Daniel Halliday
Jun 19 · Last update 19 days ago.

Why did so many people die in Ethiopia in the late 20th century?

Ethiopia has had a devastating recent history with a half centenary of tragic political transitions. It is thought that between 1.5-2 million people died in Ethiopia between 1962-1992. However the reasons for this level of adversity are diverse and often multilayered. What were the main events and background that contributed to such a deadly 20th century for Ethiopia?
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The Derg and their Red Terror 1974 – 1987
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The Derg and their Red Terror 1974 – 1987

Following the overthrow of Ethiopia’s famous last emperor, Haile Selassie, a military junta called the Provisional Military Government of Socialist Ethiopia (commonly known as the Derg, meaning council) vied for power during the country’s abolition of monarchy and transition to a Soviet-backed Marxist-Leninist one-party state. However the coup d’état in which Selassie was deposed wasn’t a clear affair, and from 1974 until 1991 the country fell into a bitter and protracted civil war, with a multitude of groups competing for power, often down ethnic or ideological lines. However it was the Derg that held on to power for most of this time under the leadership of President Mengistu Haile Mariam, doing so like so many other communist regimes, by carrying out violent repression against all political rivals, a period now know as the Ethiopian Red Terror (Kay Shibbir). Under Mengitsu, the Derg imprisoned and murdered tens of thousands to half a million “counterrevolutionaries” in what came to be judged as genocide in 2007.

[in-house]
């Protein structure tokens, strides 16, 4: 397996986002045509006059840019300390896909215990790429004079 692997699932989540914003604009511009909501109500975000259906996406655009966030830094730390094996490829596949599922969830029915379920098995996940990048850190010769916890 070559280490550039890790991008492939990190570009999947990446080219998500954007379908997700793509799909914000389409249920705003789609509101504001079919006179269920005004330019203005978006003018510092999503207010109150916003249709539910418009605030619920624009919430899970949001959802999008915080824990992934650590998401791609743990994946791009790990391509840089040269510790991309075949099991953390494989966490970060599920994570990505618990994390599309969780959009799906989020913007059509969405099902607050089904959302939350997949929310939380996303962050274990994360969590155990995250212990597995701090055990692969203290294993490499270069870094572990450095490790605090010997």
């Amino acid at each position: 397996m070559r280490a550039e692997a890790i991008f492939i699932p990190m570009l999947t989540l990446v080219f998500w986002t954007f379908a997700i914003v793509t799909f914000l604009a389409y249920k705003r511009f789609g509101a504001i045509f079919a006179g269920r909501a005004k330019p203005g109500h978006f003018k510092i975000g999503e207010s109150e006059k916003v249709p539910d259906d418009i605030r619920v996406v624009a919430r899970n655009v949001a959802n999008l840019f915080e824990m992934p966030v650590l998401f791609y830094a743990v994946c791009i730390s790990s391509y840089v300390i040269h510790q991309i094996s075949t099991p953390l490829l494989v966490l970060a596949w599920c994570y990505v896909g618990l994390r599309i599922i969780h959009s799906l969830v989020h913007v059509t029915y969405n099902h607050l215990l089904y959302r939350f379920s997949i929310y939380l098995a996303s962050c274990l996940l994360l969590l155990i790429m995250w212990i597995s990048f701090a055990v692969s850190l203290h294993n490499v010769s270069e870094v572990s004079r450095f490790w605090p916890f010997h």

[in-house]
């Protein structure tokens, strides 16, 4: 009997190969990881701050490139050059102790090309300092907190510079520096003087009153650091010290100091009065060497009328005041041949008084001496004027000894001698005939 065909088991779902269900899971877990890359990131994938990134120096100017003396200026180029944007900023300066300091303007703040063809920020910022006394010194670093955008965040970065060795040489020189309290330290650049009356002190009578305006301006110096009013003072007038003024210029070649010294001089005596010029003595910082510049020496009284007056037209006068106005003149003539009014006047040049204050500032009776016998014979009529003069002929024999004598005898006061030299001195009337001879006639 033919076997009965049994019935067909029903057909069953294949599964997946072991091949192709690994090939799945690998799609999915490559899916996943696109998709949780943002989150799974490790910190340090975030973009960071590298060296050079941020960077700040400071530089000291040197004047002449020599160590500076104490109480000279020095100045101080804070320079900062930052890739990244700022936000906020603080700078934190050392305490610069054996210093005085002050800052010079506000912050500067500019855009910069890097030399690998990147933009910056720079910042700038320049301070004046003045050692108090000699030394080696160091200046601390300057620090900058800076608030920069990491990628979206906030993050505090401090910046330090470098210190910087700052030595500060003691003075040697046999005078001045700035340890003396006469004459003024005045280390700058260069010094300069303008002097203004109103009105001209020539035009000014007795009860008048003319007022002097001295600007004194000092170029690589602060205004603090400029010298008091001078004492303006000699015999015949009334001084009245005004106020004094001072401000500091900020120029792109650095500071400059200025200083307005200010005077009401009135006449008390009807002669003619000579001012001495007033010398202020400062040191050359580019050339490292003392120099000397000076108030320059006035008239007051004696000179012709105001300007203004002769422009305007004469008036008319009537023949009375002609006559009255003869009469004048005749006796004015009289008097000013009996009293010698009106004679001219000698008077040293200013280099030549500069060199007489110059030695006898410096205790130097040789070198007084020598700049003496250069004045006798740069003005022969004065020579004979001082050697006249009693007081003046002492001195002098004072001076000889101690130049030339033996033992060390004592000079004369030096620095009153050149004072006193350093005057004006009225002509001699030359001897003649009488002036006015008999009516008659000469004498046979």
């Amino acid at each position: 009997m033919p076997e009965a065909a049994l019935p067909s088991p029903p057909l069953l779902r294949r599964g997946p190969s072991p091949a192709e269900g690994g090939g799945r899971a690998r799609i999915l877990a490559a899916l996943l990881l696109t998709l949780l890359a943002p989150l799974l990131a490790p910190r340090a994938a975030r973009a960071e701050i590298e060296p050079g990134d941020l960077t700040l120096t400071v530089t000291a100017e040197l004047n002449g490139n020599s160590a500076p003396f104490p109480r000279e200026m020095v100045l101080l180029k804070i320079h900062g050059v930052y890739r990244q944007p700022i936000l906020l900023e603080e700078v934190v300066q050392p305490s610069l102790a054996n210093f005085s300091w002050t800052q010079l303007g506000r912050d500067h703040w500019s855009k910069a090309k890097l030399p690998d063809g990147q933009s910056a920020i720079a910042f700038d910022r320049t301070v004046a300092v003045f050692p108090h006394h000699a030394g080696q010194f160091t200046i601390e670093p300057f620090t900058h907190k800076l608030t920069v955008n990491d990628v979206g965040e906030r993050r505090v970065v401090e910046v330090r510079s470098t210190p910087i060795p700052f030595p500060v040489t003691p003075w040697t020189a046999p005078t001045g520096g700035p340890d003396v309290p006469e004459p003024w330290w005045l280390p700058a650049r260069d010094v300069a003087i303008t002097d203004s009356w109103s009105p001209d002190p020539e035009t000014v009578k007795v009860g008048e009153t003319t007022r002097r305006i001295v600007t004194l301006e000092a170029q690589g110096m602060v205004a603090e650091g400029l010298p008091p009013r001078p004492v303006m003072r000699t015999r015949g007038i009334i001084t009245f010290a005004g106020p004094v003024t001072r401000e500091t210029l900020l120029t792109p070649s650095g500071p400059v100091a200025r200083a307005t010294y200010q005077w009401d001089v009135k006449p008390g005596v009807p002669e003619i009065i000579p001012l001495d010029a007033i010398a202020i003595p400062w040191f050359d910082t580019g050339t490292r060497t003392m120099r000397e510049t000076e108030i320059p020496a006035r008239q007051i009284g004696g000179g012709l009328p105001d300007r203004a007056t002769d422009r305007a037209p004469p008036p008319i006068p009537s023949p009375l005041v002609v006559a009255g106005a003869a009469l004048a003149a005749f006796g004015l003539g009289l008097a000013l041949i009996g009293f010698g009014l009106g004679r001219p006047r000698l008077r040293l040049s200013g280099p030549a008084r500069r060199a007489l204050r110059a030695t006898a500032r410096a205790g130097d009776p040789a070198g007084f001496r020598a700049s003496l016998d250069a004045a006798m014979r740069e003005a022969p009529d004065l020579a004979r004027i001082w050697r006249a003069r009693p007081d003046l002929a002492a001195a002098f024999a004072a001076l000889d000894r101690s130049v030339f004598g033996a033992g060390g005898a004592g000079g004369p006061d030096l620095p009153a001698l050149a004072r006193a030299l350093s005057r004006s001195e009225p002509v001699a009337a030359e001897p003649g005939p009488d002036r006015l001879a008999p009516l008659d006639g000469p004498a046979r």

news.bbc.co.uk/2/hi/africa/6251095.stm denverpost.com/2013/07/11/red-terror-in-ethiopia-killed-thousands-between-1976-and-1978 nytimes.com/2006/06/04/magazine/04torturer.html?ei=5088&en=f88ce4083b9ca61d&ex=1307073600&partner=rssnyt&emc=rss&pagewanted=all

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Daniel Halliday
Jun 20
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